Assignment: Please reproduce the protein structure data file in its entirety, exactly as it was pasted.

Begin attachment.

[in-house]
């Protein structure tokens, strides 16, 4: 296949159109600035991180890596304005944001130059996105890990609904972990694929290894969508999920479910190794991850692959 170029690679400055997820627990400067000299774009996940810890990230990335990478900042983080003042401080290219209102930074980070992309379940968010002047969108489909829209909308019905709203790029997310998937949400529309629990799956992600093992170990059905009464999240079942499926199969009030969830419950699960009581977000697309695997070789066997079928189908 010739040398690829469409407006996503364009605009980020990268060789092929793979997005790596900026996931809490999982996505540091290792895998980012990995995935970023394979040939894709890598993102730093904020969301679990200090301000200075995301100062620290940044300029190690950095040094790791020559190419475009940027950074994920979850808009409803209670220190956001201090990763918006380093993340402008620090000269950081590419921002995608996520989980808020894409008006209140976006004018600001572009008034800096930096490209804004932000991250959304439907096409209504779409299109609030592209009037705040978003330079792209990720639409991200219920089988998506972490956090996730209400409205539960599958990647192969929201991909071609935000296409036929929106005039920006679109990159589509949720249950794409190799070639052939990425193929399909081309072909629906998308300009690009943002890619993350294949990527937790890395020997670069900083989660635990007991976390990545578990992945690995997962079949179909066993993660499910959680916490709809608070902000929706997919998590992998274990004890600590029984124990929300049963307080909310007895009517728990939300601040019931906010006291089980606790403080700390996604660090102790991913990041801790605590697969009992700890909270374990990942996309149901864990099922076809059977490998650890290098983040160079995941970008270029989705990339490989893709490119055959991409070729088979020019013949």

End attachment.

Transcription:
[in-house]
């Protein structure tokens, strides 16, 4: 296949159109600035991180890596304005944001130059996105890990609904972990694929290894969508999920479910190794991850692959 170029690679400055997820627990400067000299774009996940810890990230990335990478900042983080003042401080290219209102930074980070992309379940968010002047969108489909829209909308019905709203790029997310998937949400529309629990799956992600093992170990059905009464999240079942499926199969009030969830419950699960009581977000697309695997070789066997079928189908 010739040398690829469409407006996503364009605009980020990268060789092929793979997005790596900026996931809490999982996505540091290792895998980012990995995935970023394979040939894709890598993102730093904020969301679990200090301000200075995301100062620290940044300029190690950095040094790791020559190419475009940027950074994920979850808009409803209670220190956001201090990763918006380093993340402008620090000269950081590419921002995608996520989980808020894409008006209140976006004018600001572009008034800096930096490209804004932000991250959304439907096409209504779409299109609030592209009037705040978003330079792209990720639409991200219920089988998506972490956090996730209400409205539960599958990647192969929201991909071609935000296409036929929106005039920006679109990159589509949720249950794409190799070639052939990425193929399909081309072909629906998308300009690009943002890619993350294949990527937790890395020997670069900083989660635990007991976390990545578990992945690995997962079949179909066993993660499910959680916490709809608070902000929706997919998590992998274990004890600590029984124990929300049963307080909310007895009517728990939300601040019931906010006291089980606790403080700390996604660090102790991913990041801790605590697969009992700890909270374990990942996309149901864990099922076809059977490998650890290098983040160079995941970008270029989705990339490989893709490119055959991409070729088979020019013949």